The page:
Chris A said...

I haven't read Steyn's article yet, but I wanted to weigh in on this Fort Hood matter in general. Of course you, Darius, know I am very cynical about these sorts of things anyway and will likely have a different take that most others. This was evidenced by the fact that when my wife read me an article about this on the day that it happened, I said, "Hasan? Did you say his name is Hasan? They're going to say this is an Islamic terrorist attack and is possibly linked to al Qaeda." This stuff is so predictable, its laughable.

Now the fact that my suspicions were almost immediately confirmed doesn't mean that this wasn't a terrorist attack or that it didn't have anything to do with organized "terror". The question then would be which organized terrorist group. In fact, to answer the question as to whether this was a terrorist attack, I must say yes. But as you might assume, I have a drastically different point of view than most.

My opinion? This guy is probably a patsy. You really couldn't find a better model for Muslim terrorist than this guy. He's an Arab Muslim American embedded in the U.S. military. It doesn't get any better than that, my friend. He's the guy next door, he's your high school classmate, he's a dedicated soldier, but he's an Islamic extremist. And all this time you thought he was an American, but he was just waiting for the perfect moment to scream, "Allah Akbar!" and then start offing the infidels.

Sort of reminds me of Oswald. He leaves the Marines, becomes a Soviet basically, comes back to the U.S. where he takes part in a television debate in which he identifies himself as a Marxist. This is the guy you want to kill the president. He's oozing with Communism, he's a marksman, and he is a rogue ex-military anti-government, Russian-sympathizing kook. Hasan is perfect because he's an Arab Muslim first of all, then he has this history of anti-American sentiment so-called, and he is mental unstable and on very dangerous drugs. [Side note: nearly every mass shooting of this sort is linked to the use of selective serotonin reuptake inhibitors (SSRI) drugs, A.K.A. anti-depressants.]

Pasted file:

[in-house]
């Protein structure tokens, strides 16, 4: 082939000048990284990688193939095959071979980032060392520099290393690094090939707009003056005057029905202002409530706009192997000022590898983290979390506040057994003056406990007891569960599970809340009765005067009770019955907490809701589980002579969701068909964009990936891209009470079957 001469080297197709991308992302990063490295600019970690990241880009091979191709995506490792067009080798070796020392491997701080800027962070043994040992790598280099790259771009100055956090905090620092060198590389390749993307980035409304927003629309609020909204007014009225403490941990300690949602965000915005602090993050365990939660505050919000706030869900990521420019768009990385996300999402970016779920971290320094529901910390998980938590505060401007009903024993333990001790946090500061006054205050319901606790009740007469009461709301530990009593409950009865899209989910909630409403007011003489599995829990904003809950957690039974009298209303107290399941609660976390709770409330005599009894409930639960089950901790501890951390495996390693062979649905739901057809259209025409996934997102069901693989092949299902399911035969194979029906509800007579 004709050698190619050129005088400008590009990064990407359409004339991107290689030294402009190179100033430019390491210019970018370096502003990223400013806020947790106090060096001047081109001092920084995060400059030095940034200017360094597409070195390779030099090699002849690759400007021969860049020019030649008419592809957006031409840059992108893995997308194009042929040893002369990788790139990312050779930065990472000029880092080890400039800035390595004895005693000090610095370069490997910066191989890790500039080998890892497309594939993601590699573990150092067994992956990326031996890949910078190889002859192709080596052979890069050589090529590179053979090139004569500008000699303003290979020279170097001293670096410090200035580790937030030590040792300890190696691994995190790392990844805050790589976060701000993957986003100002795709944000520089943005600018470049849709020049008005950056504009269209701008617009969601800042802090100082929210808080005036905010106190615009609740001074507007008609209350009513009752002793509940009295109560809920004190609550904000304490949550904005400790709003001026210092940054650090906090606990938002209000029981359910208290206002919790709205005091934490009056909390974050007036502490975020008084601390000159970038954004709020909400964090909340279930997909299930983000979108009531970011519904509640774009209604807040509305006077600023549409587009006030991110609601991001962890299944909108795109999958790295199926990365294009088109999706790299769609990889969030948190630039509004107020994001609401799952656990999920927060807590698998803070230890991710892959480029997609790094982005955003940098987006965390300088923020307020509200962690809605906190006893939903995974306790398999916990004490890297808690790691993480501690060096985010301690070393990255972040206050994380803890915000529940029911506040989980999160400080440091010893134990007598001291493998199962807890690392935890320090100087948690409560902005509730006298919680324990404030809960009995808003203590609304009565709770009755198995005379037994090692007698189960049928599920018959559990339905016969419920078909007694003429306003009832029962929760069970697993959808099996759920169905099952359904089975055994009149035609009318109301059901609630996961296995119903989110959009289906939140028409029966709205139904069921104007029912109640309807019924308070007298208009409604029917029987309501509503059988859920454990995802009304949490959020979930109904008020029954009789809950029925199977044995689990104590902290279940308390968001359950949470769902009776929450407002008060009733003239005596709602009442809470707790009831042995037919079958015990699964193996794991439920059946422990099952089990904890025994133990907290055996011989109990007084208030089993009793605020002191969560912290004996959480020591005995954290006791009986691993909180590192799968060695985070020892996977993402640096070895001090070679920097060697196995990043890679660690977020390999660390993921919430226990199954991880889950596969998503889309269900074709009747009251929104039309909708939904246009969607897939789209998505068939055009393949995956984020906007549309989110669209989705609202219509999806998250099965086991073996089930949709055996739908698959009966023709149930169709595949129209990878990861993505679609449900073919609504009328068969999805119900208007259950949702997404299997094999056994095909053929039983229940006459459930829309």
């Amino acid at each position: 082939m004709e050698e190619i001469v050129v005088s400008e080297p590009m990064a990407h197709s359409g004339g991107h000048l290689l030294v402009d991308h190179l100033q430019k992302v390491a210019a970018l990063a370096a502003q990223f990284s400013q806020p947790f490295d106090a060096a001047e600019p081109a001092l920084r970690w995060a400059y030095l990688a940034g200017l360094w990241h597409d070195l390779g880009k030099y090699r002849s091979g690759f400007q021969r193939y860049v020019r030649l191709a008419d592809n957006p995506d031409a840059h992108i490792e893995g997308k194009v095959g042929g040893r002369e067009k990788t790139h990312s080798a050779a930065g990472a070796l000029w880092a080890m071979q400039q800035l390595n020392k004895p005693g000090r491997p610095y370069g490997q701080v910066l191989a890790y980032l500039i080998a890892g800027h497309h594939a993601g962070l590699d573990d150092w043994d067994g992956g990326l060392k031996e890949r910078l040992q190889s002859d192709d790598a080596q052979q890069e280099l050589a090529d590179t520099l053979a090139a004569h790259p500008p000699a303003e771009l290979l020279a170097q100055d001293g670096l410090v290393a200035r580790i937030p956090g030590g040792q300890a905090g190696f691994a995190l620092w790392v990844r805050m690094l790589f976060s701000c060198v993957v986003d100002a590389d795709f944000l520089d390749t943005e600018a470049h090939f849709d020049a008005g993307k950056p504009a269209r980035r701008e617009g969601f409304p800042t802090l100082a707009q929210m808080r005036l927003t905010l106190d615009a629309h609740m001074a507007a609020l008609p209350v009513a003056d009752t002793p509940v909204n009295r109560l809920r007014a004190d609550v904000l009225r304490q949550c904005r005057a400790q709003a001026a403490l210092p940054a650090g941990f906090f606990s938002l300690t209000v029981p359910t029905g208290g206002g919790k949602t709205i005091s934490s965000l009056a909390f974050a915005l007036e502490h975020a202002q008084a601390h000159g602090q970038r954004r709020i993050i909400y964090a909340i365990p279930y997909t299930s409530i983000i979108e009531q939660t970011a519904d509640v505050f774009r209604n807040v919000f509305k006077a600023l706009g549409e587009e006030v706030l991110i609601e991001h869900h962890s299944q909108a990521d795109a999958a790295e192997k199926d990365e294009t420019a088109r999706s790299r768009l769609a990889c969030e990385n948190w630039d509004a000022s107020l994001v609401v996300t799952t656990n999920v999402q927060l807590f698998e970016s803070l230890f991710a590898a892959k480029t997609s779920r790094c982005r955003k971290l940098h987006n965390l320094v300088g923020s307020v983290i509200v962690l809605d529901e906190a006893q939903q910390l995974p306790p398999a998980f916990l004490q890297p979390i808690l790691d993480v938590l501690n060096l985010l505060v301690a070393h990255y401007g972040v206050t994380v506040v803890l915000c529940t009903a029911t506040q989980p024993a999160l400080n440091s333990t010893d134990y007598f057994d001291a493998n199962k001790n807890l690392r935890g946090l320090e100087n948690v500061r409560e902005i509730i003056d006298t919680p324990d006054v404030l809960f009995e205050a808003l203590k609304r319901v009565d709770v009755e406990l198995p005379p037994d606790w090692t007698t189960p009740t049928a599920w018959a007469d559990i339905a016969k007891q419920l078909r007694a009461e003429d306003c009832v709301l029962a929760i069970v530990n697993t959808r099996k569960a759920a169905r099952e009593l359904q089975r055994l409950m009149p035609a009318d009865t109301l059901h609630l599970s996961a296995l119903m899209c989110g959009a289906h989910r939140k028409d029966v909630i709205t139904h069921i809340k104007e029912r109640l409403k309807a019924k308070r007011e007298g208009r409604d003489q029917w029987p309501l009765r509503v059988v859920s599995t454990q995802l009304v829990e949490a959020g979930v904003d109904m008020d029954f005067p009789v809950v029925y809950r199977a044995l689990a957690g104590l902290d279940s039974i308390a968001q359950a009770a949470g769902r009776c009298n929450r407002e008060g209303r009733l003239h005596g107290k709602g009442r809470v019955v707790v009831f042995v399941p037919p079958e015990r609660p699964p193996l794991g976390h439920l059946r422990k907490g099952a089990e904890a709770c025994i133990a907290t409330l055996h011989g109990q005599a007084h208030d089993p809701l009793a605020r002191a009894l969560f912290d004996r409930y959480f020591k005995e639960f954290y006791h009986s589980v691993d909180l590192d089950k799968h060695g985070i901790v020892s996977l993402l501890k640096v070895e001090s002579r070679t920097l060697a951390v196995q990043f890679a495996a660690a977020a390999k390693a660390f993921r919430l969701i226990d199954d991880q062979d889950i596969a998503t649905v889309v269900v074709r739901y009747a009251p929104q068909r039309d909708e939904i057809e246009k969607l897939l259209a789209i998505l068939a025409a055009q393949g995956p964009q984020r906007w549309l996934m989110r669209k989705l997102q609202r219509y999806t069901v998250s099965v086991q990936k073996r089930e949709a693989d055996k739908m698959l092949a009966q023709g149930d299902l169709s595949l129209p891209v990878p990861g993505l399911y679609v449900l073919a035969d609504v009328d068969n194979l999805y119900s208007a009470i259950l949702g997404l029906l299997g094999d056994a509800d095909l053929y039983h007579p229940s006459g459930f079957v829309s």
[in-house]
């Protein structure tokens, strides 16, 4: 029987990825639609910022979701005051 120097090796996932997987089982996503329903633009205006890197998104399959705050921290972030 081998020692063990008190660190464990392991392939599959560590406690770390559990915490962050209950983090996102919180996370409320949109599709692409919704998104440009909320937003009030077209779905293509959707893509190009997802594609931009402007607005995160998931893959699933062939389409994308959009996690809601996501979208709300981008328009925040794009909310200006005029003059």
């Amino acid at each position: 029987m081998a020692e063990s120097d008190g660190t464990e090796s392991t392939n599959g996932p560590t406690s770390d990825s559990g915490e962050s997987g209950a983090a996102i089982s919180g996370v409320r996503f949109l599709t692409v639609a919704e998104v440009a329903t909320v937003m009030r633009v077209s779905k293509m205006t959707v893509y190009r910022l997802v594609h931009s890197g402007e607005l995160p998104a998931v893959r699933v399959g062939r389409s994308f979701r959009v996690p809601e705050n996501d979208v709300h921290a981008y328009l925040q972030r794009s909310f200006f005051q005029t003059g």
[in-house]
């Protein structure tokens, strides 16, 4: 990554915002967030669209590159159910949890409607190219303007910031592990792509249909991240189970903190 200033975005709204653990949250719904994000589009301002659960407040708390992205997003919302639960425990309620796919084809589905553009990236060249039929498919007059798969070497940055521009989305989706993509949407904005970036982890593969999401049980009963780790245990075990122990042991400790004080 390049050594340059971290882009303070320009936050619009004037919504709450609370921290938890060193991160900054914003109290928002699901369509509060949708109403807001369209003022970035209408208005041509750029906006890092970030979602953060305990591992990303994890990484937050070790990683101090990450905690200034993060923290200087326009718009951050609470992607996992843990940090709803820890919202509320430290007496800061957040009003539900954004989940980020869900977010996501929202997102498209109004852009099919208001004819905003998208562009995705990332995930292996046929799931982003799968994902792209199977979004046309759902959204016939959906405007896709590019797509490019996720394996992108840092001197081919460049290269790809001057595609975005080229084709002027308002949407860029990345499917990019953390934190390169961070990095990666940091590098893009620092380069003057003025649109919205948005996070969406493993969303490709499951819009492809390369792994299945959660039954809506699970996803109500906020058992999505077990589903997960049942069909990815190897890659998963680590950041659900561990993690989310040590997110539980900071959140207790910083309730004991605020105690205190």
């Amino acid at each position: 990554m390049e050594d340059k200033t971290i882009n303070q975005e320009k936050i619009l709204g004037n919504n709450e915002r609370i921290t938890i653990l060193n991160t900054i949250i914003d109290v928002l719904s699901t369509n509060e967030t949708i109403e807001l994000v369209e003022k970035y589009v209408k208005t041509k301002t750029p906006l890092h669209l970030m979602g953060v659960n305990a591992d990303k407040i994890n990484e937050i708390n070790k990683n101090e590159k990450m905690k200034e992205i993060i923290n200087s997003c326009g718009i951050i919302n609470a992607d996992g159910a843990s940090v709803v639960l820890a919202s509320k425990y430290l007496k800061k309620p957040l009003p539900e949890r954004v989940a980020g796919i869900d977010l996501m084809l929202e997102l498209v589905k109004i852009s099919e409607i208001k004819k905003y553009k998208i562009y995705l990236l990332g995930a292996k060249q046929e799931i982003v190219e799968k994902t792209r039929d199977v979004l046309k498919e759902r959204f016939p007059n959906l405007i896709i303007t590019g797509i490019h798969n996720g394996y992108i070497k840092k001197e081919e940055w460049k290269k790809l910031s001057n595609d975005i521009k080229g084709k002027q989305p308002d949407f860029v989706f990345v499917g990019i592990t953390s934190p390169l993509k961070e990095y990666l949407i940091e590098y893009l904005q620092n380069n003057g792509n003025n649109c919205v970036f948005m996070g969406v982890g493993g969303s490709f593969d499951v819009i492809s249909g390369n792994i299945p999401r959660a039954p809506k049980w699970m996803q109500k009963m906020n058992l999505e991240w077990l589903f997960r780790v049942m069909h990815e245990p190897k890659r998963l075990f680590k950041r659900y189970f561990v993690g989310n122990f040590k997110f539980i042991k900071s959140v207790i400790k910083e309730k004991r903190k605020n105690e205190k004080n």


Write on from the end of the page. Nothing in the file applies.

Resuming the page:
Oddly enough, none of this was sufficient cause to relieve him of his duties. Why? And you always have these people saying, "Someone should have read the warning signs", as if to say it was mere oversight. Come on! This is more than negligence. This is gross incompetence. Its not as if people didn't complain about it. Nothing was done.

And all this comes at the same time John Allen Muhammad (another crazy Muslim) is about to be executed for randomly shooting people after 9/11, and coincidentally (now this is pure coincidence mind you) he was pronounced dead at 9:11 PM.

There are a myriad of reasons why it doesn't make sense, but how about the fact that initial reports said there were up to three shooters, and then it later just becomes one guy? Sound familiar? How about Oklahoma City? Remember John Doe II? Of course not. He has been expunged from the record. He doesn't exist. Much like McVeigh, coincidentally another guy from the U.S. military who alone is supposedly responsible for bombing a multistory federal building from a single bomb in a Ryder truck, Hasan supposedly was able to fire 100 rounds single-handedly on a military base before anybody wounded him. Forget about those other two shooters. They were probably white guys anyway, presuming they were not the figment of somebody's imagination. In either case, you can bet they don't fit into the rest of the story.

Steve Martin said...

It's that demonic religion.

Islam is of the devil.

Sure there be some nice Muslim folks, but they are in a hateful, murderous religion that wants to subdue the world, at whatever cost to human life.

It's all right there in the Koran.

Chris A said...


Don't misunderstand. I don't disagree that Islam is demonic. And I agree that something as destructive as this was motivated by the devil without a doubt, but the question is: How is the devil involved? To chalk it all up to Islam is oversimplifying the situation. Surely you know that things are rarely so black and white. As with so many things, the devil is in the details.

In my previous post I said he was on SSRIs, but in actuality that hasn't been confirmed as of yet. I thought I had read that, but evidently I was wrong. When the media was allowed to tour his apartment they reported seeing "cache of prescription drugs", but as to which drugs these were, saving AIDS medication, is unclear.

However, if you will look into it for yourself, you'll notice that most of the mass shootings in the last 15 years, including Columbine, Red Lake, and Virginia Tech, involved people on SSRIs or antidepressants. And just because SSRIs were involved it doesn't follow that the devil was not involved.